Cat 2 Chris Speeds Towards Newfoundland; Cat 2 Maria Hits China

July 11, 2018, 12:49 PM EDT

Above: Visible satellite image of Hurricane Chris at 11:45 am EDT July 11, 2018. At the time, Chris was a Category 2 storm with 100 mph winds. Image credit: NOAA/RAMMB.

Hurricane Chris peaked as a Category 2 storm with 105 mph winds early Wednesday morning, but had weakened slightly to 100 mph winds at 11 am as it sped northeastward at 22 mph towards Newfoundland, Canada. Chris’s strong winds were kicking up high surf along the Mid-Atlantic and Northeast U.S. coasts on Wednesday, and much of the coast will remain at high risk of rip currents and minor coastal flooding from Chris through Thursday. One death from rough surf has already been blamed on Chris: a 62-year-old man that died on Sunday in the waters of North Carolina's Outer Banks.

Satellite imagery on Wednesday afternoon showed that Chris was a medium-sized hurricane with a prominent eye. It is possible Chris could strengthen slightly during the day Wednesday, as the hurricane will be over the warm waters of the Gulf Stream with temperatures near 26.5°C (80°F), and under moderate wind shear of 10 – 20 knots. However, by Wednesday night, Chris will encounter high wind shear of 30 knots and cold ocean temperatures of 22°C (72°F). These conditions should lead to steady weakening, and Chris is likely to fall below hurricane strength by Thursday afternoon, when it will be approaching southeastern Newfoundland.

Forecast for Chris

Chris will pass well south of Nova Scotia on Thursday morning, bringing a few wind gusts of tropical storm-force accompanied by up to an inch of rain. Late Thursday afternoon into Thursday evening, when Chris is expected to transition into a powerful extratropical storm with 70 mph winds, southeast Newfoundland's Avalon and Burin Peninsulas--including the provincial capital of St. John's--can expect sustained winds of 30 – 40 mph. However, the main threat from Chris in Newfoundland will likely be locally heavy rain of 1 - 3", with isolated amounts up to 6". These rains will be capable of triggering flash flooding Thursday afternoon and evening. Conditions will improve quickly in Newfoundland overnight Thursday and early Friday morning as post-tropical Chris races away at 30 – 35 mph into the north Atlantic Ocean.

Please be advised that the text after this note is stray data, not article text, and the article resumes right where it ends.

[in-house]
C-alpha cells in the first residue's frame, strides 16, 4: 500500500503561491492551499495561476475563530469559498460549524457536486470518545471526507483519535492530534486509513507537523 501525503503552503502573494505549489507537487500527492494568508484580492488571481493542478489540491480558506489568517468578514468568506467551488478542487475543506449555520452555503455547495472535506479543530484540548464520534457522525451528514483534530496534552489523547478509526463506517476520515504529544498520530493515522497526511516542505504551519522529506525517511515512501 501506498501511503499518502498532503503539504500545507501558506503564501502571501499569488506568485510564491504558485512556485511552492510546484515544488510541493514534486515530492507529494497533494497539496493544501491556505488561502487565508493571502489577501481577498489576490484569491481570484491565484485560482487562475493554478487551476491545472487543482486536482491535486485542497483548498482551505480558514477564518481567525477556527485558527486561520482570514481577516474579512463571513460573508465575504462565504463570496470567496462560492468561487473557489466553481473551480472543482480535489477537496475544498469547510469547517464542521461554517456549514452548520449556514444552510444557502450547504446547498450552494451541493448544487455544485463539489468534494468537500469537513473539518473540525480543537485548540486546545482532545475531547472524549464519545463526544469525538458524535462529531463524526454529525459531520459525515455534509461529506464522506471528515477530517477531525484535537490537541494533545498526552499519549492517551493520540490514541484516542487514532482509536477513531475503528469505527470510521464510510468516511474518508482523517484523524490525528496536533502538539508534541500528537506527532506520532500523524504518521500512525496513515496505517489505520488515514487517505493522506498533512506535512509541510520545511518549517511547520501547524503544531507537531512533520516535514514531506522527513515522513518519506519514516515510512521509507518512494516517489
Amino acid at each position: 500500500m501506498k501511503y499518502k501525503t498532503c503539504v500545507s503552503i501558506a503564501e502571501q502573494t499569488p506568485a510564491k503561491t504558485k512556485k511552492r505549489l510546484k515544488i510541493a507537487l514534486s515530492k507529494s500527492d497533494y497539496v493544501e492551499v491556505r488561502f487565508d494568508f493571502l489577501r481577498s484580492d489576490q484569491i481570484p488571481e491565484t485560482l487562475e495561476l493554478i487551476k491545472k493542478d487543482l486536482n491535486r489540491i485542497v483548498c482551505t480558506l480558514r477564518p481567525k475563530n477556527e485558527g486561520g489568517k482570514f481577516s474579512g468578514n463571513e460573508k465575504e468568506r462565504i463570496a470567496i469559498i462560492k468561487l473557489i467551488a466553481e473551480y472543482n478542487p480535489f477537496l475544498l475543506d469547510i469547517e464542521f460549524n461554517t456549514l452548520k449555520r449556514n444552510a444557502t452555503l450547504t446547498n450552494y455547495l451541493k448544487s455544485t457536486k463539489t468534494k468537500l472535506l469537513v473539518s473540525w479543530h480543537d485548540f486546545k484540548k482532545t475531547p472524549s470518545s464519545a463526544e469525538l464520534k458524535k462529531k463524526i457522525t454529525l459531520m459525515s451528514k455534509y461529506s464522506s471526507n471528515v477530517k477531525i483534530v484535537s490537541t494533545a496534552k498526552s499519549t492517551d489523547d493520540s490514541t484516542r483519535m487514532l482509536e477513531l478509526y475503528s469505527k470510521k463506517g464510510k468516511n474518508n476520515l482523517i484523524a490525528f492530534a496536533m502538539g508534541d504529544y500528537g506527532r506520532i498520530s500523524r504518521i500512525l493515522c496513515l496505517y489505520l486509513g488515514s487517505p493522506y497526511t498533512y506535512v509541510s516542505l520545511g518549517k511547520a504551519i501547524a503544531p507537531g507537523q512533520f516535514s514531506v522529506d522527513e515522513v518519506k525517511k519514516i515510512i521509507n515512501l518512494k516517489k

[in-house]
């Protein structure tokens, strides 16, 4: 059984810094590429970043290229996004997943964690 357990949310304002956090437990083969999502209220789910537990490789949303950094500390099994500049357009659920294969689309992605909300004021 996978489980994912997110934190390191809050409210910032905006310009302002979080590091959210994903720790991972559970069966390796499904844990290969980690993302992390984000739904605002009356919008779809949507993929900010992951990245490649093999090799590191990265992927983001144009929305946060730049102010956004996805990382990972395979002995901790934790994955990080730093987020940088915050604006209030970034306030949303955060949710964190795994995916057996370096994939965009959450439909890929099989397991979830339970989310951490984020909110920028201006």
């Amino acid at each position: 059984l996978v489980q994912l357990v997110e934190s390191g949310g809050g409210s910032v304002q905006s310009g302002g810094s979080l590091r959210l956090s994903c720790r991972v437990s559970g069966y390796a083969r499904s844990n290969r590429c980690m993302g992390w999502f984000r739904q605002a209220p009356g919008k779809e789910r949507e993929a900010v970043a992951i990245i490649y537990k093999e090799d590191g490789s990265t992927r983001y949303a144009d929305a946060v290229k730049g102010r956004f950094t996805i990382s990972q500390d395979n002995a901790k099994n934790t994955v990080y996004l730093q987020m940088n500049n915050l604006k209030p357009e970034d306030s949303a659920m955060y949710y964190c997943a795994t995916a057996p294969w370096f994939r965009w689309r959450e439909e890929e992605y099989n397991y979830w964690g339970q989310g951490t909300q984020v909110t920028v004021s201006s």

Maria landfall radar
Figure 1. Radar image of Typhoon Maria at 8:10 am local time July 11, 2018 as the storm was making landfall in China’s Fujian Province. At the time, Maria was a Category 2 storm with 110 mph winds. Image credit: Central Weather Bureau, Taiwan.

Category 2 Typhoon Maria hits China

A weakening Typhoon Maria made landfall near 9:10 am Wednesday (local time) in Lianjiang County, in east China's Fujian Province. At the time, the Joint Typhoon Warning Center classified Maria as a high-end Category 2 storm with 110 mph winds. A wind gust of 59.3 meters per second (132.6 mph) was measured in Xiapu County's Sansha district, said Fujian Meteorological Bureau in a Weibo post. There are no reports of major damage or casualties in China yet, but it is still too early to get a comprehensive view of Maria’s damage in China.

Maria waves
Figure 2. Waves caused by Typhoon Maria batter the coast near Wenling, east China's Zhejiang province on July 11, 2018. Image credit: AFP/Getty Images.

Earlier in the day, Maria lashed the northern portion of Taiwan, causing two injuries. According to Taiwan’s Central Weather Bureau, at least 16 sites on the island measured more than 10” (254 mm) of rain from Maria, with a storm-high 16.02" (407 mm) falling at Youkeng. Prior to that, Maria powered through Japan’s Miyako Islands, delivering a direct hit to Miyakojima Island (population 56,000) as a Category 3 storm with 125 mph winds. Maria’s landfall there, at approximately 2 am EDT July 10, marked the first landfall by a major (Category 3 or stronger) tropical cyclone of the 2018 Northern Hemisphere season. Storm chaser James Reynolds rode out the typhoon in Miyakojima, and has posted a number of impressive videos of the landfall.

The Weather Company’s primary journalistic mission is to report on breaking weather news, the environment and the importance of science to our lives. This story does not necessarily represent the position of our parent company, IBM.

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Dr. Jeff Masters

Dr. Jeff Masters co-founded Weather Underground in 1995, and flew with the NOAA Hurricane Hunters from 1986-1990.

jeff.masters@weather.com

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